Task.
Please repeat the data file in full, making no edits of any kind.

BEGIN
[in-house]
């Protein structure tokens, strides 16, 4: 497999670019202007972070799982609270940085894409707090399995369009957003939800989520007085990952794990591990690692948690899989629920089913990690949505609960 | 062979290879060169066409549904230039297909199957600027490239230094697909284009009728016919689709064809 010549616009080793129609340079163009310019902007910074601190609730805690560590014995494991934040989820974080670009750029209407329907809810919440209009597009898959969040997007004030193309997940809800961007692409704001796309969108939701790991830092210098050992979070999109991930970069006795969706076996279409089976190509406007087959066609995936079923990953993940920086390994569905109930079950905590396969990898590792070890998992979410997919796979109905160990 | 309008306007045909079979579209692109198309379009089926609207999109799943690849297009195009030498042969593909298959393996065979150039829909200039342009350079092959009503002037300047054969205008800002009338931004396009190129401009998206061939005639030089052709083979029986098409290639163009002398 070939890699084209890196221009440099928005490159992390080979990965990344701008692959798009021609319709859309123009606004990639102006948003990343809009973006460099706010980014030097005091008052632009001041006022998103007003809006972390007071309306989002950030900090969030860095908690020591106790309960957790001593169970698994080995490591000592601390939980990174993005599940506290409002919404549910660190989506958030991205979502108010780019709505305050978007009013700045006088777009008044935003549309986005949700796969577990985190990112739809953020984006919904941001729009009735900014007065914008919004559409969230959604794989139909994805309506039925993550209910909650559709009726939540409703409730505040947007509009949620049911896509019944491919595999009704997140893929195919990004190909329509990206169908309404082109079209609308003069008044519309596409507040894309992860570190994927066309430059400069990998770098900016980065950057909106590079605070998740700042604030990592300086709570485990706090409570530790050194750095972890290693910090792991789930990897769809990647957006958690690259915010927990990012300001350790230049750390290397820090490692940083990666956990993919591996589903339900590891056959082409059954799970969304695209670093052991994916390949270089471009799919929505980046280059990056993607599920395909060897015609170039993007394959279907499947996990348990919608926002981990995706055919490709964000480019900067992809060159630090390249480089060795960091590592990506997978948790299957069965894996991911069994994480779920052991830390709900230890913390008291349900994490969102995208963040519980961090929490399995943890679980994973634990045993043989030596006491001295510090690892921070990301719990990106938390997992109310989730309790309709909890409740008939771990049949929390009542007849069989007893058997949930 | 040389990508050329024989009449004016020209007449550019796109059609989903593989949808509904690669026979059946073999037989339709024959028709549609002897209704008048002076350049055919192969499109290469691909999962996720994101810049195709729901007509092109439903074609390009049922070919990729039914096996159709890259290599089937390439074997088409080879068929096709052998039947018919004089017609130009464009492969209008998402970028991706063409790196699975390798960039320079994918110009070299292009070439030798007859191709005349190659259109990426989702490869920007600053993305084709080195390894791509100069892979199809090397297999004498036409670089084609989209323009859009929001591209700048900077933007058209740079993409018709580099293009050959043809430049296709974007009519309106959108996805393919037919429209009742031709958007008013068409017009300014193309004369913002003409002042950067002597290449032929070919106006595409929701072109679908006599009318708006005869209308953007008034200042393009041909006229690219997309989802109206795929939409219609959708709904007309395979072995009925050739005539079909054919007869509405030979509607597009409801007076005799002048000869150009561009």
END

[in-house]
């Protein structure tokens, strides 16, 4: 497999670019202007972070799982609270940085894409707090399995369009957003939800989520007085990952794990591990690692948690899989629920089913990690949505609960 | 062979290879060169066409549904230039297909199957600027490239230094697909284009009728016919689709064809 010549616009080793129609340079163009310019902007910074601190609730805690560590014995494991934040989820974080670009750029209407329907809810919440209009597009898959969040997007004030193309997940809800961007692409704001796309969108939701790991830092210098050992979070999109991930970069006795969706076996279409089976190509406007087959066609995936079923990953993940920086390994569905109930079950905590396969990898590792070890998992979410997919796979109905160990 | 309008306007045909079979579209692109198309379009089926609207999109799943690849297009195009030498042969593909298959393996065979150039829909200039342009350079092959009503002037300047054969205008800002009338931004396009190129401009998206061939005639030089052709083979029986098409290639163009002398 070939890699084209890196221009440099928005490159992390080979990965990344701008692959798009021609319709859309123009606004990639102006948003990343809009973006460099706010980014030097005091008052632009001041006022998103007003809006972390007071309306989002950030900090969030860095908690020591106790309960957790001593169970698994080995490591000592601390939980990174993005599940506290409002919404549910660190989506958030991205979502108010780019709505305050978007009013700045006088777009008044935003549309986005949700796969577990985190990112739809953020984006919904941001729009009735900014007065914008919004559409969230959604794989139909994805309506039925993550209910909650559709009726939540409703409730505040947007509009949620049911896509019944491919595999009704997140893929195919990004190909329509990206169908309404082109079209609308003069008044519309596409507040894309992860570190994927066309430059400069990998770098900016980065950057909106590079605070998740700042604030990592300086709570485990706090409570530790050194750095972890290693910090792991789930990897769809990647957006958690690259915010927990990012300001350790230049750390290397820090490692940083990666956990993919591996589903339900590891056959082409059954799970969304695209670093052991994916390949270089471009799919929505980046280059990056993607599920395909060897015609170039993007394959279907499947996990348990919608926002981990995706055919490709964000480019900067992809060159630090390249480089060795960091590592990506997978948790299957069965894996991911069994994480779920052991830390709900230890913390008291349900994490969102995208963040519980961090929490399995943890679980994973634990045993043989030596006491001295510090690892921070990301719990990106938390997992109310989730309790309709909890409740008939771990049949929390009542007849069989007893058997949930 | 040389990508050329024989009449004016020209007449550019796109059609989903593989949808509904690669026979059946073999037989339709024959028709549609002897209704008048002076350049055919192969499109290469691909999962996720994101810049195709729901007509092109439903074609390009049922070919990729039914096996159709890259290599089937390439074997088409080879068929096709052998039947018919004089017609130009464009492969209008998402970028991706063409790196699975390798960039320079994918110009070299292009070439030798007859191709005349190659259109990426989702490869920007600053993305084709080195390894791509100069892979199809090397297999004498036409670089084609989209323009859009929001591209700048900077933007058209740079993409018709580099293009050959043809430049296709974007009519309106959108996805393919037919429209009742031709958007008013068409017009300014193309004369913002003409002042950067002597290449032929070919106006595409929701072109679908006599009318708006005869209308953007008034200042393009041909006229690219997309989802109206795929939409219609959708709904007309395979072995009925050739005539079909054919007869509405030979509607597009409801007076005799002048000869150009561009």